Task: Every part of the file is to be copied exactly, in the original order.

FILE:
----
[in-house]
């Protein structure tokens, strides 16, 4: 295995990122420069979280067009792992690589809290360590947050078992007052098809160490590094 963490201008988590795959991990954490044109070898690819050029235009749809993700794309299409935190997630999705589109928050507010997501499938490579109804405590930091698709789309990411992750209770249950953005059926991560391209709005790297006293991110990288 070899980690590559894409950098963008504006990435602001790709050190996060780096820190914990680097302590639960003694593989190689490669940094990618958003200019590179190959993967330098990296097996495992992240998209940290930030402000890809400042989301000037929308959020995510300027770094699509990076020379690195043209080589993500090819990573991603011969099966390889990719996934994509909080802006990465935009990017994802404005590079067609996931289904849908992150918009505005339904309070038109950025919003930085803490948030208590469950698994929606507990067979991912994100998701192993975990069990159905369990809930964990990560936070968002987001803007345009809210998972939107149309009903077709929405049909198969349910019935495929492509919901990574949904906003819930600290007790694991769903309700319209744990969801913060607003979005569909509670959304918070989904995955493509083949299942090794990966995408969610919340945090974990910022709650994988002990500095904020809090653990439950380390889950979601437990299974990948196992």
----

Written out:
[in-house]
């Protein structure tokens, strides 16, 4: 295995990122420069979280067009792992690589809290360590947050078992007052098809160490590094 963490201008988590795959991990954490044109070898690819050029235009749809993700794309299409935190997630999705589109928050507010997501499938490579109804405590930091698709789309990411992750209770249950953005059926991560391209709005790297006293991110990288 070899980690590559894409950098963008504006990435602001790709050190996060780096820190914990680097302590639960003694593989190689490669940094990618958003200019590179190959993967330098990296097996495992992240998209940290930030402000890809400042989301000037929308959020995510300027770094699509990076020379690195043209080589993500090819990573991603011969099966390889990719996934994509909080802006990465935009990017994802404005590079067609996931289904849908992150918009505005339904309070038109950025919003930085803490948030208590469950698994929606507990067979991912994100998701192993975990069990159905369990809930964990990560936070968002987001803007345009809210998972939107149309009903077709929405049909198969349910019935495929492509919901990574949904906003819930600290007790694991769903309700319209744990969801913060607003979005569909509670959304918070989904995955493509083949299942090794990966995408969610919340945090974990910022709650994988002990500095904020809090653990439950380390889950979601437990299974990948196992």